Deferred maintenance cost and consequences

Initially, I was planning to discuss major problems you can run into if you have a big maintenance backlog.

But you already know all of that. You know that assets that are not routinely maintained lose on productivity, are less safe, and will have to be replaced sooner. You also know that having a mountain of uncompleted maintenance tasks will result in reduced overall efficiency and more costs in the long-term.

But just stating that doesn’t really pack a punch. Let’s look at some numbers:

  • Research from The Geaslin Group suggests that deferred maintenance which is the result of running your assets until failure will often result in exponential costs that can quickly escalate out of control.
  • A while back, Rick Biedenweg, the President of Pacific Partners Consulting Group stated that “Every $1 in deferred maintenance costs $4 of capital renewal needs in the future.” In essence, this means that for every dollar you don’t spend right now on needed maintenance work, it will cost you as much as 4 times more later down the road.

From whatever angle you are looking at it, deferred maintenance seems like something you need to keep on a leash if you don’t want it to bite you in the ass.

So let’s look at what you can do to start clearing out your deferred maintenance backlog.

How to decrease your deferred maintenance backlog

Let’s face it – if you have a big deferred maintenance backlog, some things will have to change. How big these changes need to be will depend on your current workflow and how you deal with deferred maintenance at the moment.

Here are 6 steps you can use to set up an efficient workflow that will help you reduce your maintenance backlog.

Step #1: Measure data and create a list

Before you can implement any concrete measures, you need to have a clear overview of how much work is ahead of you.

So the first thing you need to do is put all of the tasks that need to be done on a single list:

  1. If you’re using multiple documents and spreadsheets to track maintenance backlog, transfer everything to one document.
  2. Talk with maintenance technicians and machine operators to see if there are any other issues that haven’t been reported (or work requests that have been lost/misplaced).
  3. After that, for each task, estimate how much resources (time, spare parts, budget) you need to complete it. For things you can’t accurately estimate from the top of your head, look at your equipment maintenance logs and other maintenance history files. After all, it is unlikely that you will have many tasks on your maintenance backlog related to issues that happened for the first time ever.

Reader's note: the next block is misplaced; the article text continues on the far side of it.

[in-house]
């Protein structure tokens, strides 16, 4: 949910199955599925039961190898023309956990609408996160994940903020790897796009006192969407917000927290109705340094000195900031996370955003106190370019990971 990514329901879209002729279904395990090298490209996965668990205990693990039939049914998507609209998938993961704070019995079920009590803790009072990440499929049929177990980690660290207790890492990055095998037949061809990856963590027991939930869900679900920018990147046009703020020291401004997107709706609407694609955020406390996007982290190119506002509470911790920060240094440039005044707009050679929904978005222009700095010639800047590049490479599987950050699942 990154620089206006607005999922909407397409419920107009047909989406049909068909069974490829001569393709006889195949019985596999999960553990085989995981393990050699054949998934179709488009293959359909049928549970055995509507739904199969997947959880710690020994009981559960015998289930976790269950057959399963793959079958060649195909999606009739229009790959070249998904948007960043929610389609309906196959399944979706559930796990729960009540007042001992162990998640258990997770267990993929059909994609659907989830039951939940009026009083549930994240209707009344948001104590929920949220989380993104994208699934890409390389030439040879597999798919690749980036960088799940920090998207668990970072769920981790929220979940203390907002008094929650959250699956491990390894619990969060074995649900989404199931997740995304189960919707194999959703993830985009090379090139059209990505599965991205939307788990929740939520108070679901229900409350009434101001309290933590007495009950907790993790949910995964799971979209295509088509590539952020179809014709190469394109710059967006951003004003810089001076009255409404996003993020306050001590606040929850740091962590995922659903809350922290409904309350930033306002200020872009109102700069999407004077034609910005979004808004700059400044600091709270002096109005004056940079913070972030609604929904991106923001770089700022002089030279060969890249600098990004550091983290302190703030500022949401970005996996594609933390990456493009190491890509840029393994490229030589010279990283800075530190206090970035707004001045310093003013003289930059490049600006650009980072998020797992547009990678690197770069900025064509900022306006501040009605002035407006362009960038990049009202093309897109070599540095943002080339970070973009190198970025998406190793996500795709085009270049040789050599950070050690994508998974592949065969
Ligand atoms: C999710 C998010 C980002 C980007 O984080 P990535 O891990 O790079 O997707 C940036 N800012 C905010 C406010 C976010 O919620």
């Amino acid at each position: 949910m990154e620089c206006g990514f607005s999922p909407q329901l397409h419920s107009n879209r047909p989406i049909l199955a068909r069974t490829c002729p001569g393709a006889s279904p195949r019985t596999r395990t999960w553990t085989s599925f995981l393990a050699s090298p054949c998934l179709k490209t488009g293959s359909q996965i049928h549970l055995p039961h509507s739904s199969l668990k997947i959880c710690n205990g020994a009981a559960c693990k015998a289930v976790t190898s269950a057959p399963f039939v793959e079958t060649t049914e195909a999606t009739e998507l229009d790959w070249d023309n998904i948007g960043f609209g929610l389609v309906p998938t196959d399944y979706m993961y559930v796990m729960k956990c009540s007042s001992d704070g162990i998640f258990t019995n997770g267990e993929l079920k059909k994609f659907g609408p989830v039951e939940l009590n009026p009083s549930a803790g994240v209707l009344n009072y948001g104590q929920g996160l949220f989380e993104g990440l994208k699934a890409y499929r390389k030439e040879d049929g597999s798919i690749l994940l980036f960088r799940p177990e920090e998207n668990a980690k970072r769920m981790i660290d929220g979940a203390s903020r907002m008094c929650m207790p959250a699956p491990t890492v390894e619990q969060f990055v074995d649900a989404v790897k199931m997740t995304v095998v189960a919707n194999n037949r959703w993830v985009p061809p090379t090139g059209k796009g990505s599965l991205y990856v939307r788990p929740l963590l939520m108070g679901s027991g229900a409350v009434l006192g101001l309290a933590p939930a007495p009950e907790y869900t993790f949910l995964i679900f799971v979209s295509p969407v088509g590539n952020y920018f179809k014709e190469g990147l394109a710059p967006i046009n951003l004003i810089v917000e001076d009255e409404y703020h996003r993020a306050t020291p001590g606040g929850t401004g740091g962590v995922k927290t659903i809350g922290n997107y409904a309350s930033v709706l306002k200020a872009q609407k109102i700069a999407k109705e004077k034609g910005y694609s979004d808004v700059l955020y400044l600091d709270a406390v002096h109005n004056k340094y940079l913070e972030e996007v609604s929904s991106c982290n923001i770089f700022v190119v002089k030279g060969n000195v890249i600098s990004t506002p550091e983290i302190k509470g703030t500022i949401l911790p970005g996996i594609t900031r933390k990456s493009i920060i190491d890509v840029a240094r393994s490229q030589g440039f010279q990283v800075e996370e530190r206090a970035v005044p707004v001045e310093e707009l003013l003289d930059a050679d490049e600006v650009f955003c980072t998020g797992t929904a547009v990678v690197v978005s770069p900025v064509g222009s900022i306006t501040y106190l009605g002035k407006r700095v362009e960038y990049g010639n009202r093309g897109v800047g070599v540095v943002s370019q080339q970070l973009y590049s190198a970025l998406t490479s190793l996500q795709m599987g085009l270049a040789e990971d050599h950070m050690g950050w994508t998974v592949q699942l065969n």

Step #2: Calculate ROI and prioritize critical tasks

Now that you have a list of things you need to do, you have to decide in which order to do them. A great way to do that is to do an ROI calculation.

Start by determining what is the impact of not having a certain task completed. When you know how much resources you need to invest to complete a task and how much money you stand to lose if you leave it unattended, it is not hard to calculate how much you are saving (or how much further cost you are avoiding) by tending to it right away.

Cost avoidance calculation

The above screenshot was taken from a Plant Services’ guide on how to calculate maintenance ROI. While you can’t just copy/paste the whole process exactly as it is outlined above, you can use a very similar principle to show the negative impact of specific deferred maintenance tasks and potential savings if you take care of these issues before they cause bigger problems.

When you do this, it will be much easier to decide how to prioritize deferred maintenance and which tasks should be at the top of your list.

Step #3: Allocate needed resources

Allocating needed resources might be the most challenging step on this list – often because a lack of resources is the main culprit for deferred maintenance in the first place.

Be it old worn out assets that are barely worth fixing anymore, lack of manpower, or lack of spare parts, things are unlikely to get better without necessary investments. That leads us to one thing every maintenance manager dreads – asking upper management for more money.

It is not a secret that upper management hates being asked money, especially from the maintenance department. This is why you need to come to them prepared. You need to be able to show them that it is in THEIR best interest to increase your budget because that will save THEM more money in the long run.

This is where your calculations from the previous step become extra useful. Use them to illustrate the potential exposure of deferred maintenance, as well as how much money you will save if you can tend to these tasks before they cause more problems.